Spanish Literature

Spanish literature generally refers to literature (Spanish poetry, prose, and drama) written in the Spanish language within the territory that presently constitutes the state of Spain. Its development coincides and frequently intersects with that of other literary traditions from regions within the same territory, particularly Catalan literature, Galician literature, and more recently a formal Basque literature. In its earliest form, Spanish literature intersects as well with Latin, Jewish, and Arabic literary traditions of the Iberian peninsula. The literature of Spanish America is an important branch of Spanish literature, with its own particular characteristics dating back to the earliest years of Spain’s conquest of the Americas (see Latin American literature).

Read more about Spanish Literature:  Renaissance, Baroque, Enlightenment, Romanticism, Realism, Modernist Literature, 20th Century Literature, Sketch

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Famous quotes containing the words spanish literature, literature and/or spanish:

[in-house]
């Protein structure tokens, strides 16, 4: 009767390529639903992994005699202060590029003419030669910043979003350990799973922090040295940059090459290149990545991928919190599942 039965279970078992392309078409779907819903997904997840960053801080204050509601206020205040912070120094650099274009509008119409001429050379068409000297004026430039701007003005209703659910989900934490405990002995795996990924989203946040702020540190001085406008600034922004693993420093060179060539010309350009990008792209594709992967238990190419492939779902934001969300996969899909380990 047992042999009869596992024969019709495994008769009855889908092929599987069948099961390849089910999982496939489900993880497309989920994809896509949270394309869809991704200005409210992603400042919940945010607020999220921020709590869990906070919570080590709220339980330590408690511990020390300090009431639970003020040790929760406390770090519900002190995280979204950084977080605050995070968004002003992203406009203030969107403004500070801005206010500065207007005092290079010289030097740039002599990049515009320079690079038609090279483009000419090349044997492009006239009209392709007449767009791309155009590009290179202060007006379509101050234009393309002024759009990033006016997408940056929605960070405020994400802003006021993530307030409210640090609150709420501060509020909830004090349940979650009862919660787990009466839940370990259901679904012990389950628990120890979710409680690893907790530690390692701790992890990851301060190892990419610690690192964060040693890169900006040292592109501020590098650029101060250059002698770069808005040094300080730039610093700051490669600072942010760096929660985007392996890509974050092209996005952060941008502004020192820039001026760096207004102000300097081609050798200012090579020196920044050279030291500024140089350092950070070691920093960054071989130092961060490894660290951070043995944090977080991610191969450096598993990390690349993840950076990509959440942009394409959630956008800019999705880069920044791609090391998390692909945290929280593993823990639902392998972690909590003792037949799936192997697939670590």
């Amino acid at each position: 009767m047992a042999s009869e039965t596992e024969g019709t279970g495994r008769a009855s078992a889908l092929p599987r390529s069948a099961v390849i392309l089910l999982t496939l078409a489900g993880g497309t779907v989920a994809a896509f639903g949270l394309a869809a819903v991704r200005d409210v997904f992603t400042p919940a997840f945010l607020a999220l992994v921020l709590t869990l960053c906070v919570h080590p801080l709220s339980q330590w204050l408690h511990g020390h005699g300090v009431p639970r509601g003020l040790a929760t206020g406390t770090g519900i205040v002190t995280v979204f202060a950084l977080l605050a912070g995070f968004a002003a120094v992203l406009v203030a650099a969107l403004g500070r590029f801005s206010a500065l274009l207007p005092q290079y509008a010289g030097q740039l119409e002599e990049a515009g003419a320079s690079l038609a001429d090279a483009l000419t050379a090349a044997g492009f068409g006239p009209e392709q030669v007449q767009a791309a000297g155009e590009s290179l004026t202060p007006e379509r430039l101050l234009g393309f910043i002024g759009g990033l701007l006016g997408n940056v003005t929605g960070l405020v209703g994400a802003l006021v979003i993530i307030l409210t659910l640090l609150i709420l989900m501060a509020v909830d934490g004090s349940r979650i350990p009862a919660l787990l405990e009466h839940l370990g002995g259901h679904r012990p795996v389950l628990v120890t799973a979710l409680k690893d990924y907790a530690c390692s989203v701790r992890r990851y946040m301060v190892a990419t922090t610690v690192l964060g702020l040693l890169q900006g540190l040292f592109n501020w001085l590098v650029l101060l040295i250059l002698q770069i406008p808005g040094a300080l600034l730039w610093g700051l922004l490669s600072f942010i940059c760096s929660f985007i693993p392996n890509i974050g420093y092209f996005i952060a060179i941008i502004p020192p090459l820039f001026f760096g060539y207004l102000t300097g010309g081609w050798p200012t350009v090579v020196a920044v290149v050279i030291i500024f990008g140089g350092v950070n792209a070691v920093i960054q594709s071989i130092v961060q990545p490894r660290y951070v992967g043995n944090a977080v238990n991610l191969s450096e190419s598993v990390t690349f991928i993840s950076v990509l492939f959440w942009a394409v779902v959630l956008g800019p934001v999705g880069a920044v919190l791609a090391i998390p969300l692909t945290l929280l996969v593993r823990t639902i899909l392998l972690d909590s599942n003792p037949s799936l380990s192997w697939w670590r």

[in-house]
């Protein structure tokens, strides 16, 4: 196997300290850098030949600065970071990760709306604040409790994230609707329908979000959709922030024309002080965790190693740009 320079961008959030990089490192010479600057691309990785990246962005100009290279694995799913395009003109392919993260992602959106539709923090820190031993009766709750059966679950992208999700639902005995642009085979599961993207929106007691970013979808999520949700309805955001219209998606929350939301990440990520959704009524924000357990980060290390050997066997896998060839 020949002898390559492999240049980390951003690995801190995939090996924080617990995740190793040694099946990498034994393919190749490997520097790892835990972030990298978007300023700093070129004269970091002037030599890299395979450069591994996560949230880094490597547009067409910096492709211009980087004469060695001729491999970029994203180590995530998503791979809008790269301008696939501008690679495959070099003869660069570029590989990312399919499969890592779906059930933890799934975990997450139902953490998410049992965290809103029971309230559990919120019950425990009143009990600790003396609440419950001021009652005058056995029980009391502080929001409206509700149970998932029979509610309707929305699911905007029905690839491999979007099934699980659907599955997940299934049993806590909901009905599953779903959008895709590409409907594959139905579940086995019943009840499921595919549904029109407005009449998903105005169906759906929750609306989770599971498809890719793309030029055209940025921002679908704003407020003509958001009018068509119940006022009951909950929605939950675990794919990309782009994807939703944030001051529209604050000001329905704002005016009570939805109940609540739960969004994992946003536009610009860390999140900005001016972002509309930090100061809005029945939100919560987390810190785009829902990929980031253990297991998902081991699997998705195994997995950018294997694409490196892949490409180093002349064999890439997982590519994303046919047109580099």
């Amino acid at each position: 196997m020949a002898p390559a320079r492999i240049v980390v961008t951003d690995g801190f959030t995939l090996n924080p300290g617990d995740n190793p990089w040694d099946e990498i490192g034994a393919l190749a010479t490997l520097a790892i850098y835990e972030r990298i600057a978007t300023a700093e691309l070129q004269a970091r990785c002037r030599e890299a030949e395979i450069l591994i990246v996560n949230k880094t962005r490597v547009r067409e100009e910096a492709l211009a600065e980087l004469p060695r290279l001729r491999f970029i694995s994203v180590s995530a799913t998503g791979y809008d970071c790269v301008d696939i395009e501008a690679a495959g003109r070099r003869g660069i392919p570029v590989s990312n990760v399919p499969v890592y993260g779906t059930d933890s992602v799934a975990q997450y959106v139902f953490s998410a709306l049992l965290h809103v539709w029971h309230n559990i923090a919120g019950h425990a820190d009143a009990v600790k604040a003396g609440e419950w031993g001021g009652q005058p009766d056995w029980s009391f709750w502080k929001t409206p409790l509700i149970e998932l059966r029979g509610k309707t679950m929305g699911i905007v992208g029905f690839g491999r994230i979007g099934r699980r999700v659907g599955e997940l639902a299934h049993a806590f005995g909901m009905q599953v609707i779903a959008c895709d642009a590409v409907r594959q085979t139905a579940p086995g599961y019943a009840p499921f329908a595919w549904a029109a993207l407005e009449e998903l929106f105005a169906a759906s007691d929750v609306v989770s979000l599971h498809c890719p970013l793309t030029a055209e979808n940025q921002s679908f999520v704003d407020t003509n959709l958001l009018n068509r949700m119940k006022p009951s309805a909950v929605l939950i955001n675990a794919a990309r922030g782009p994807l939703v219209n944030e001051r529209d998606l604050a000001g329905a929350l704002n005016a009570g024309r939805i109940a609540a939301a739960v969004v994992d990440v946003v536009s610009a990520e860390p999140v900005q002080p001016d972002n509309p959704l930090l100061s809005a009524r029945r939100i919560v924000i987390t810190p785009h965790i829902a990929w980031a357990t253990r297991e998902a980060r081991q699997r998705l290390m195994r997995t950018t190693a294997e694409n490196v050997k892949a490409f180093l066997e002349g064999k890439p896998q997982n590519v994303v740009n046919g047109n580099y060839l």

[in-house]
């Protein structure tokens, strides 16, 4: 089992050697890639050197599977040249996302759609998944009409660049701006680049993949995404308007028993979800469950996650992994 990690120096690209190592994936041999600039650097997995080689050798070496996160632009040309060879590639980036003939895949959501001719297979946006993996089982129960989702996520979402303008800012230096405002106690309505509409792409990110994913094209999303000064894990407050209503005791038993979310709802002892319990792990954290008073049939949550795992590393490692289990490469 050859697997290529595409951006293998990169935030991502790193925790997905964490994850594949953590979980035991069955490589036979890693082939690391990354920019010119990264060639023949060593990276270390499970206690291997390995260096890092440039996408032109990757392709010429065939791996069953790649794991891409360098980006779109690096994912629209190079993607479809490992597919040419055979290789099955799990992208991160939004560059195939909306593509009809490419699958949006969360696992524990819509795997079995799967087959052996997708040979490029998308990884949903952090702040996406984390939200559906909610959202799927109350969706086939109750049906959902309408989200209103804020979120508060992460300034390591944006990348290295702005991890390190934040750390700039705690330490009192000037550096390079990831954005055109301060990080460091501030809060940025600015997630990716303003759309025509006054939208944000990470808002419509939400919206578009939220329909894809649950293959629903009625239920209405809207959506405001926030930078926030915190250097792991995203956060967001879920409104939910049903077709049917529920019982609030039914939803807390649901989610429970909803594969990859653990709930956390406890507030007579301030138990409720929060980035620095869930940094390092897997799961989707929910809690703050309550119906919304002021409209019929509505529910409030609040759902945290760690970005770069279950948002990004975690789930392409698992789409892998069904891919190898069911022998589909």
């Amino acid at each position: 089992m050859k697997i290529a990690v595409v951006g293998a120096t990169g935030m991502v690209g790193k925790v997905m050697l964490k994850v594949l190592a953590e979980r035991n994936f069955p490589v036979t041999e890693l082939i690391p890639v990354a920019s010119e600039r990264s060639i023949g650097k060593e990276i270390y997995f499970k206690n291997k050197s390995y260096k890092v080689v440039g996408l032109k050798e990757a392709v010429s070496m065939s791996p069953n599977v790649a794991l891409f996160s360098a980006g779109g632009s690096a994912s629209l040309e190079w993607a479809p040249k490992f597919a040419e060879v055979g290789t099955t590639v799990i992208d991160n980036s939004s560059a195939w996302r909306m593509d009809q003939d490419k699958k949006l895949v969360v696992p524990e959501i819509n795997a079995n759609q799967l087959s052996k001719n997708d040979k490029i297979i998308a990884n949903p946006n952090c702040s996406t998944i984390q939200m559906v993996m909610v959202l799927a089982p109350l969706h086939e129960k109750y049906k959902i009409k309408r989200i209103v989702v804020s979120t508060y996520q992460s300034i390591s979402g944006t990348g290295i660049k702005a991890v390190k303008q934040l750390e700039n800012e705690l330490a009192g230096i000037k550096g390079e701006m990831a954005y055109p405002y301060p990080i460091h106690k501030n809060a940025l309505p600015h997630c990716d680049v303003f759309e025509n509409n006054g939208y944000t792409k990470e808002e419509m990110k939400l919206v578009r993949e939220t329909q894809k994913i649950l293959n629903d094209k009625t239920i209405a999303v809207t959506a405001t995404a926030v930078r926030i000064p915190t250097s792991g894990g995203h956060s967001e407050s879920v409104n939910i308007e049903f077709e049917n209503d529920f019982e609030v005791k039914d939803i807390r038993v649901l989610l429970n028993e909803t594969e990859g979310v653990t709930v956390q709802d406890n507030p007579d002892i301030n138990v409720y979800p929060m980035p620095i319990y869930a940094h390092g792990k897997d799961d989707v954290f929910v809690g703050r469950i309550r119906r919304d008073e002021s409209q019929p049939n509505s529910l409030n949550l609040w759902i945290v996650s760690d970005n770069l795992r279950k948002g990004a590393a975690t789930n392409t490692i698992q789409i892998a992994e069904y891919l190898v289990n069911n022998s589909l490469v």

In French literature, you can choose “à la carte”; in Spanish literature, there is only the set meal.
    José Bergamín (1895–1983)

    In literature as in ethics, there is danger, as well as glory, in being subtle. Aristocracy isolates us.
    Charles Baudelaire (1821–1867)

    Wheeler: Aren’t you the fellow the Mexicans used to call “Brachine”?
    Dude: That’s nearly right. Only it’s “Borracho.”
    Wheeler: I don’t think I ever seen you like this before.
    Dude: You mean sober. You’re probably right. You know what “Borracho” means?
    Wheeler: My Spanish ain’t too good.
    Dude: It means drunk. No, if the name bothers ya’ they used to call me Dude.
    Jules Furthman (1888–1960)